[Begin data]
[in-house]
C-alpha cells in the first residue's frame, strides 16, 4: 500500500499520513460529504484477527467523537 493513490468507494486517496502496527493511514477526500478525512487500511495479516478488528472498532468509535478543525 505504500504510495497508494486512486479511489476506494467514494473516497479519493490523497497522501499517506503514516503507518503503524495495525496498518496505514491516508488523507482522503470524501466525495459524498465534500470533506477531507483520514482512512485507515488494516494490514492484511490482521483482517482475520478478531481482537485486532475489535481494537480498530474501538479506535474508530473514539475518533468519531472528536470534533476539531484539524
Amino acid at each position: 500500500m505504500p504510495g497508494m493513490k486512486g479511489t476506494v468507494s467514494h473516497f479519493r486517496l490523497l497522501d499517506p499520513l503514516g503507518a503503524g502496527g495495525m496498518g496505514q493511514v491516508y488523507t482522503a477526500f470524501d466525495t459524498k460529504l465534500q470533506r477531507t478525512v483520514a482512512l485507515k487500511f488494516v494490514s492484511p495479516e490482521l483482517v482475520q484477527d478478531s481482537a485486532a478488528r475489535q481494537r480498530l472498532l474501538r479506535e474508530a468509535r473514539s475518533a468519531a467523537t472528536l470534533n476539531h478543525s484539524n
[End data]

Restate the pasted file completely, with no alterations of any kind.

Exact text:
[in-house]
C-alpha cells in the first residue's frame, strides 16, 4: 500500500499520513460529504484477527467523537 493513490468507494486517496502496527493511514477526500478525512487500511495479516478488528472498532468509535478543525 505504500504510495497508494486512486479511489476506494467514494473516497479519493490523497497522501499517506503514516503507518503503524495495525496498518496505514491516508488523507482522503470524501466525495459524498465534500470533506477531507483520514482512512485507515488494516494490514492484511490482521483482517482475520478478531481482537485486532475489535481494537480498530474501538479506535474508530473514539475518533468519531472528536470534533476539531484539524
Amino acid at each position: 500500500m505504500p504510495g497508494m493513490k486512486g479511489t476506494v468507494s467514494h473516497f479519493r486517496l490523497l497522501d499517506p499520513l503514516g503507518a503503524g502496527g495495525m496498518g496505514q493511514v491516508y488523507t482522503a477526500f470524501d466525495t459524498k460529504l465534500q470533506r477531507t478525512v483520514a482512512l485507515k487500511f488494516v494490514s492484511p495479516e490482521l483482517v482475520q484477527d478478531s481482537a485486532a478488528r475489535q481494537r480498530l472498532l474501538r479506535e474508530a468509535r473514539s475518533a468519531a467523537t472528536l470534533n476539531h478543525s484539524n